Nice blog. keep up the good work. i sure will regularly be coming back. You can check out my blog Solomon's voip world devoted to voip technology and internet telephony.


I have been wanting to have 2 separate displays on the laptop and projector (during a presentation).
It would be nice if my laptop has a "Previous - Now - Next" slide up on it at the same time so that I can talk ahead. While the projector has the slideshow going on.
The alternative of course is to prepare and prepare for a presentation so that I know what slide comes up next :)
But I never have that much time.

The best presentations I have seen are when the presenter talks something interesting and then validates his statements by some statistics/pictures/video by 'showing the next slide'.

I have tried to overcome this by having printouts with me but it hasn't worked well.

Juan Araya

I'm curious Garr. Do you go analog or digital for your datebook/to dos and daily organization?

I agree that one has to be very careful not to go always digital if its not better than analog. Since reading Tufte I've been paying attention to this and have found that many thought processes are dumbed down when going completely digital.

Love the blog.

Juan Araya


>I'm curious Garr. Do you go analog or digital for your datebook/to dos and daily organization?

Funny that you mention that, Juan. Yes, I do use an old filophax rather than a PDA. I bought a PDA (Handspring) when I was at Apple, but never really used it since I had "my whole life" so to speak on my PowerBook that I took everywhere (I ended up giving the PDA to someone). All phone numbers where in my cell phone. The PDA just never made it for me -- it was (is?) one of those technologies that you *really* love or you *really* don't get.

I was at a UG event when I was talking to a famous Apple legend about this (around late 2001), and he said at the time that the PowerBook was enough for is all about simplifying he said. I know that for some people, a PDA can be a way to simplify, but for me, it was just one more piece of cold gadgetry that I really did not need. I do like a paper calendar for keeping track of events. I know I am 100 years behind the times in that (especially on the Mac). But it is just one of those things I choose to keep analog...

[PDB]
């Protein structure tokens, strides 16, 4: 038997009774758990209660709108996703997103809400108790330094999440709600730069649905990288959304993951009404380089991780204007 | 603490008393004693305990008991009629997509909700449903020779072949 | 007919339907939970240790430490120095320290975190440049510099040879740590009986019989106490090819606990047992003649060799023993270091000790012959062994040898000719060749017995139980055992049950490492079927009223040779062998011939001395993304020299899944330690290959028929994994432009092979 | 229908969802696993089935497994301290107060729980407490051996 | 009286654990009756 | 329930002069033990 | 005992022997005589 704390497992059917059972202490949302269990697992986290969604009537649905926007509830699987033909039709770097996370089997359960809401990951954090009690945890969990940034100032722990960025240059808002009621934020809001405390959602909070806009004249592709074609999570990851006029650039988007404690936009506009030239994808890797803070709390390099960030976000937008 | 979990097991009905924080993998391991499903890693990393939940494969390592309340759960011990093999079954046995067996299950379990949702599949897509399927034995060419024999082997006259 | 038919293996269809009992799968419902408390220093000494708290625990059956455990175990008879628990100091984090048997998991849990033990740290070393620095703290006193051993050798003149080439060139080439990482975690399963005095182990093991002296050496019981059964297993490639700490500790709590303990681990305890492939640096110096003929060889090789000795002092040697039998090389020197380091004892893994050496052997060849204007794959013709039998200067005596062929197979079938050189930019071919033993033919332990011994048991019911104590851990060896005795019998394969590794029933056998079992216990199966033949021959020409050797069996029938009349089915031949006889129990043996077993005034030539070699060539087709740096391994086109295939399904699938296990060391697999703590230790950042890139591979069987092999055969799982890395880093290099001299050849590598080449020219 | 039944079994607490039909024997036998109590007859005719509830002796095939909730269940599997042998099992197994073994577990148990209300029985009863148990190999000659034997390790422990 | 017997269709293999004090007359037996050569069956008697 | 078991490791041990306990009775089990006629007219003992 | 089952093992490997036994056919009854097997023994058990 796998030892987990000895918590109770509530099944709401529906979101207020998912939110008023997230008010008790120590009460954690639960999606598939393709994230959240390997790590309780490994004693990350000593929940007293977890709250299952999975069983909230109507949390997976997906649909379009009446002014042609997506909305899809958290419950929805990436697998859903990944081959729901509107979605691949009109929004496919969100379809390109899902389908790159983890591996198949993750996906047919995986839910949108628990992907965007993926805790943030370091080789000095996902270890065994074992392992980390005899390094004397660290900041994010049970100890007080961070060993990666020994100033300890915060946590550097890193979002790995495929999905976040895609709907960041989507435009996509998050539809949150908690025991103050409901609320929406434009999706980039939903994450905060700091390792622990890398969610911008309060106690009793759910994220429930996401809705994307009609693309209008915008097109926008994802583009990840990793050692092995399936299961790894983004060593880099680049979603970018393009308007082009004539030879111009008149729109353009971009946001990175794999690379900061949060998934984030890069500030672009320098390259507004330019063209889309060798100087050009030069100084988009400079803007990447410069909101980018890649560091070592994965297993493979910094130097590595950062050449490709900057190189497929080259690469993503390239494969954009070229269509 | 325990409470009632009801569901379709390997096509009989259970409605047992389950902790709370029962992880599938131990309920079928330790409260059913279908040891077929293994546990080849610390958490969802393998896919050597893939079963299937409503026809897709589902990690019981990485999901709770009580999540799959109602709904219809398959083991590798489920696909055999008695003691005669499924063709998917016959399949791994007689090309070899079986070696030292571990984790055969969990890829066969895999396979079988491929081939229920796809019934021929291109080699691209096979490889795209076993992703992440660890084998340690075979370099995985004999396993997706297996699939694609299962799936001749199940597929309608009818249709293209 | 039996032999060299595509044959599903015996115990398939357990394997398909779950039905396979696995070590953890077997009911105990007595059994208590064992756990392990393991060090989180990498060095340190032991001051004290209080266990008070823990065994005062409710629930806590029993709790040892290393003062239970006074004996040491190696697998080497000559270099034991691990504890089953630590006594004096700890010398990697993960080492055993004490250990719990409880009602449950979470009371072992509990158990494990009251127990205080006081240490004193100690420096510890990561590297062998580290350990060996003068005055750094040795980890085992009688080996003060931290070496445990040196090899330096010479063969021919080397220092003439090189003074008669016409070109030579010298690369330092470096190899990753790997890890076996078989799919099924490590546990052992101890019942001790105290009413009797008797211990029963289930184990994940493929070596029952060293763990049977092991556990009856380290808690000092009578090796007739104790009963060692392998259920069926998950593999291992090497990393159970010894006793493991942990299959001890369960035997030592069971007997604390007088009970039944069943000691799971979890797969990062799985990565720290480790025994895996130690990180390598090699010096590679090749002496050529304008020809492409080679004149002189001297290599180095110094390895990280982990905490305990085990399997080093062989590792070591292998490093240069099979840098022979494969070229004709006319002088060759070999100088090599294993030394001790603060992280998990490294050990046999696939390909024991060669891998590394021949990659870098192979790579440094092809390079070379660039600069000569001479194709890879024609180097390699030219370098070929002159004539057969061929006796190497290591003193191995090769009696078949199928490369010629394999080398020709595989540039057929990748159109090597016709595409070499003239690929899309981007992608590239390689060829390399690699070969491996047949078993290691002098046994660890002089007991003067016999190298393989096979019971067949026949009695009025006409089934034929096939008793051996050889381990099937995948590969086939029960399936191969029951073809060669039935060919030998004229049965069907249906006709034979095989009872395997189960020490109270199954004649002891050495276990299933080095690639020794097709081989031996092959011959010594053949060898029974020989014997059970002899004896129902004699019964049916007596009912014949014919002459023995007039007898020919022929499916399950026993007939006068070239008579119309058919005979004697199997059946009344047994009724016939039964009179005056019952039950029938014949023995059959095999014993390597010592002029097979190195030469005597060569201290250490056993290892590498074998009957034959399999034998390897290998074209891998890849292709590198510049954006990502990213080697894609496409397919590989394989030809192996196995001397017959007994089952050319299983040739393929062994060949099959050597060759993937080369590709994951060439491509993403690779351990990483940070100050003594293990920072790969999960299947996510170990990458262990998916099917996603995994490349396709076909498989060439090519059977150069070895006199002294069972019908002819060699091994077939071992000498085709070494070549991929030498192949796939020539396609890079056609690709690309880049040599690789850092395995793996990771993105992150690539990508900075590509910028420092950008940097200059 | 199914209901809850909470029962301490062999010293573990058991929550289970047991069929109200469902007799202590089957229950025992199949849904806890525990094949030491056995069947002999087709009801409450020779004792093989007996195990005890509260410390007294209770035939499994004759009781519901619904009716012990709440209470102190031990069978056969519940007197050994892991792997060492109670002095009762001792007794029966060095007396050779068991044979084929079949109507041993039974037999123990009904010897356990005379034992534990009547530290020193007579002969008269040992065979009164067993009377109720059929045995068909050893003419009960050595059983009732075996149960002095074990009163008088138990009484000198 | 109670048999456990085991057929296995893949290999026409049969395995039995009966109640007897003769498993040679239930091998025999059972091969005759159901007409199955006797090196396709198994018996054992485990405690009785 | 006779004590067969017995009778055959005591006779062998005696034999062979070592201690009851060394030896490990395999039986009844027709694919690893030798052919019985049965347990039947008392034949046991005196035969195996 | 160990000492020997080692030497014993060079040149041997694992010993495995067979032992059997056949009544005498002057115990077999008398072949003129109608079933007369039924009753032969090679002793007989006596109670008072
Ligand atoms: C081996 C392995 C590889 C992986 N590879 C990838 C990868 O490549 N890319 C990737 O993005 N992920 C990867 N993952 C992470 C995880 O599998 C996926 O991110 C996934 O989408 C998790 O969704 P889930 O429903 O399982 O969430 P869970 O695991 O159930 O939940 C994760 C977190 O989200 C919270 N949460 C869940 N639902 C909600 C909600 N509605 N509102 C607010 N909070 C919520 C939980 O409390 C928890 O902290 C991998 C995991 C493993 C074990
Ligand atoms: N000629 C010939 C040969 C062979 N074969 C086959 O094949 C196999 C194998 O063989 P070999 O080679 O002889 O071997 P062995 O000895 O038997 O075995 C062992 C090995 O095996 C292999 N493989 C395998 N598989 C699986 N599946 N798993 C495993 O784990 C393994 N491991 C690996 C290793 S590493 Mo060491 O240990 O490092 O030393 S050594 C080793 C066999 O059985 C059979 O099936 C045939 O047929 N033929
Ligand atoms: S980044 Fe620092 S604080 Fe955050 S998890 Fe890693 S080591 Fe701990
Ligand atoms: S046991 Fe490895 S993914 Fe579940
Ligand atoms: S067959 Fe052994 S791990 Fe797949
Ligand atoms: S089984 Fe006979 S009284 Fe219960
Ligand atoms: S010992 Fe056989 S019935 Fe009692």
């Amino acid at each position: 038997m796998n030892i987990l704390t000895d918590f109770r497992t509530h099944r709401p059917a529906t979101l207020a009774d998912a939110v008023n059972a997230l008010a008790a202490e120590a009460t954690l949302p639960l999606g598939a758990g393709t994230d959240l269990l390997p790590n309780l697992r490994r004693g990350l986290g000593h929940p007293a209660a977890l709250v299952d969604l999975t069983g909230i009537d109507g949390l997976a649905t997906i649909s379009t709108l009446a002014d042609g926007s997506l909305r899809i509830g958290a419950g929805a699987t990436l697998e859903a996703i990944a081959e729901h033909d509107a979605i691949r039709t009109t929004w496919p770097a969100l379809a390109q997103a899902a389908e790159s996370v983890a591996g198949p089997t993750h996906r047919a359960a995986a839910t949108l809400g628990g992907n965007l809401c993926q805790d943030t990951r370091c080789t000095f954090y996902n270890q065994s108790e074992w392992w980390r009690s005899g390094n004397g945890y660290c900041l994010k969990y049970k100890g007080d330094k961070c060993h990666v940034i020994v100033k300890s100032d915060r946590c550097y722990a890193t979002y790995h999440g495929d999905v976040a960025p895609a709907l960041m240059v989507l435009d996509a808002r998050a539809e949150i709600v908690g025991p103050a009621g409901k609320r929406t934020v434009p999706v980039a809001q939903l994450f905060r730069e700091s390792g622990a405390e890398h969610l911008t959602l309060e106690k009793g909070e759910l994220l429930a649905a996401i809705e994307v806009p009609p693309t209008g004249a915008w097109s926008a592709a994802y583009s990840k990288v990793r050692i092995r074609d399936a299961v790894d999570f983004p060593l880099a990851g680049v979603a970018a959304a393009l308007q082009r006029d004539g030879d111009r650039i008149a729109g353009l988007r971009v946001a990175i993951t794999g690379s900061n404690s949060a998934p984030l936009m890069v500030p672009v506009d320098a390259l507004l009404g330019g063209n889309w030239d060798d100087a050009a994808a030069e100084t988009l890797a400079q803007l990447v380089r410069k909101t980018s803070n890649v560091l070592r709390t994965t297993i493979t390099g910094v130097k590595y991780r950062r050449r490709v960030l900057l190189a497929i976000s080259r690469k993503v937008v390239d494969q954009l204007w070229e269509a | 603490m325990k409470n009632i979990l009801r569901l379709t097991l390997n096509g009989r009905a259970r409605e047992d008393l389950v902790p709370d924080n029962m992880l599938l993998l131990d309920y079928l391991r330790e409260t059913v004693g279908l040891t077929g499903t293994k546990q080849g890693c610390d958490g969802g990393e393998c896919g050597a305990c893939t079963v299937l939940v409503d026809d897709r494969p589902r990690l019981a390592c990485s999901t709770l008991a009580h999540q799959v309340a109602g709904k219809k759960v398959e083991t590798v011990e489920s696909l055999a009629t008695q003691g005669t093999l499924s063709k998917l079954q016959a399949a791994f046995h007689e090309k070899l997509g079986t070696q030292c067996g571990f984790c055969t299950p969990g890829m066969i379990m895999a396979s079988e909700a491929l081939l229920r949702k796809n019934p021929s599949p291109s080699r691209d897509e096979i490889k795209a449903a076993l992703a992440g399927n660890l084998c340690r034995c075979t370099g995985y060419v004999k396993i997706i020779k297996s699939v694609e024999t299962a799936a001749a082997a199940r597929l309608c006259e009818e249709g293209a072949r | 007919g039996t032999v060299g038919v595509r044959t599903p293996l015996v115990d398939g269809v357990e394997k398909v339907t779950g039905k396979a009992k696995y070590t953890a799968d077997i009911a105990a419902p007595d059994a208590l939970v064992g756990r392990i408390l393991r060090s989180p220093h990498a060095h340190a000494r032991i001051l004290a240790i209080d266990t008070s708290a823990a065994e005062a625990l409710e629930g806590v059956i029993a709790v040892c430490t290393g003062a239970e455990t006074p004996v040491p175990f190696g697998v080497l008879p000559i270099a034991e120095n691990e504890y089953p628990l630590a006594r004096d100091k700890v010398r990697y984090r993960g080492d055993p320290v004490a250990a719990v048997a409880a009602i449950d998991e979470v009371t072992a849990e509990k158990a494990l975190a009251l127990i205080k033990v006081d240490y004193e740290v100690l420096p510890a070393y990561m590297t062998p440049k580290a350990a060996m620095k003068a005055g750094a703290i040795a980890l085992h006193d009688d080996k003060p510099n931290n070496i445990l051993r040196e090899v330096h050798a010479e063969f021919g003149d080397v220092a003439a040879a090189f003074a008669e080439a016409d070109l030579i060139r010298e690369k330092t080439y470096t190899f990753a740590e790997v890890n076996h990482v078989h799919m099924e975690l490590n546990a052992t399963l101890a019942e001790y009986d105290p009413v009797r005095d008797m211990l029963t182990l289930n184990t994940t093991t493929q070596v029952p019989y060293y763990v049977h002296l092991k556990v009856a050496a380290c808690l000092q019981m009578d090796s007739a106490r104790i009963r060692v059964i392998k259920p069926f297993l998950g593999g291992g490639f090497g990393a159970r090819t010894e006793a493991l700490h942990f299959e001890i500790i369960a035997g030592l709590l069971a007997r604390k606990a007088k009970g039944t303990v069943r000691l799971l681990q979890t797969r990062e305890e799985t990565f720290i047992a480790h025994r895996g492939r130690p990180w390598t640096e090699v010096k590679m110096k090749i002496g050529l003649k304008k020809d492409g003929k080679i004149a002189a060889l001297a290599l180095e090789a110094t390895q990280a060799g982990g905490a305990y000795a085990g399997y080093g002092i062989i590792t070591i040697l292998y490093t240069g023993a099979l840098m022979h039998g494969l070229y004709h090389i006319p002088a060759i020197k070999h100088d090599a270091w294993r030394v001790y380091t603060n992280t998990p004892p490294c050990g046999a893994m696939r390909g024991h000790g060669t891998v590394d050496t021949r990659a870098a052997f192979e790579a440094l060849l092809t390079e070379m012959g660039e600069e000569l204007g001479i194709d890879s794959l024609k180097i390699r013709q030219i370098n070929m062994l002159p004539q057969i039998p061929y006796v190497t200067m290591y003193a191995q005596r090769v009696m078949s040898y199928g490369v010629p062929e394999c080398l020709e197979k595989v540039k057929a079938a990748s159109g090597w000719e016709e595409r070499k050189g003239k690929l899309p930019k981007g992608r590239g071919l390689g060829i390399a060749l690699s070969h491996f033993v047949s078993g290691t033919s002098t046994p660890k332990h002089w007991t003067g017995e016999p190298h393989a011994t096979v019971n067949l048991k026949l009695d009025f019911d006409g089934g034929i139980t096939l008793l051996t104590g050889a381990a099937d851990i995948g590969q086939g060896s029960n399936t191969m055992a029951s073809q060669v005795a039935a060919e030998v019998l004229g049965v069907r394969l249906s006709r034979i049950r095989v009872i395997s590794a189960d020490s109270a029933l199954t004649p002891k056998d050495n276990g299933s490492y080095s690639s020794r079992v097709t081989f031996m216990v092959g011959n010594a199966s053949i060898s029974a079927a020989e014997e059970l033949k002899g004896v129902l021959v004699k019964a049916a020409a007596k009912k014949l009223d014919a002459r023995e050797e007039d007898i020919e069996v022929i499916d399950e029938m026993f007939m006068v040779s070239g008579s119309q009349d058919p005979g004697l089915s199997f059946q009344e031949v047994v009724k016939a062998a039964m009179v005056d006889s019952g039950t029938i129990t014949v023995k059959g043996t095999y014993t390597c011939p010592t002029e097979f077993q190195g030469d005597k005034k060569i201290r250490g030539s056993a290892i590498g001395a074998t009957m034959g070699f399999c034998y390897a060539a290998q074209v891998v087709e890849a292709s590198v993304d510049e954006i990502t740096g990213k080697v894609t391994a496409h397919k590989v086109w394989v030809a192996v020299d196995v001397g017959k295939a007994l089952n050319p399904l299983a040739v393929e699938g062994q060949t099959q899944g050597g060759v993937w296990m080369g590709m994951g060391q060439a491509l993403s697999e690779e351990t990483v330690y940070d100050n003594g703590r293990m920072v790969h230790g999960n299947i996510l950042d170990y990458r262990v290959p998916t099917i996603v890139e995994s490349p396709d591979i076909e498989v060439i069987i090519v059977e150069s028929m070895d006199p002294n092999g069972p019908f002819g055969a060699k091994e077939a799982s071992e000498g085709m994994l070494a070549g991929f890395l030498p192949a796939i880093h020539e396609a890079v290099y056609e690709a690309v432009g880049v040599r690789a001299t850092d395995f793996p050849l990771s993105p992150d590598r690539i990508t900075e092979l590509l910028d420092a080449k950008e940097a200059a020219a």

Juan Araya

Thanks Garr. I've been switching using a PDA and paper based system, comparing results. It seems I have a better "global picture" with paper.

Andrew Hollister

Tip for Solomon:

have you ever tried working with Presenter View in PowerPoint? MS adds an interface on your laptop screen, while sending slide show mode out to the projector.

You'll need to have the second display hooked up, and when you do, go under Slide Show > Set up Show. Look for the section called Multiple Monitors.

If you need any help with it, call or drop me an email andrew at fuse-inc dot com


Man, the last image of this post is SO beautiful! Congrats. Are these beaches from japan?

Matt James

I completely agree! When involved in the "discovery" part of a project, I love ditching my Powerbook and opening my notebook. Quick scrawlings on paper are great to get an idea of how something will work before it's built. I've seen all kinds of software that claims to aid in brainstorming, but all I can think about is how much easier it would be to do it in pen first. Such a hassle. And, of course, walking to work and back helps me relax my mind. Sometimes silence is an even better companion than an pen or a computer.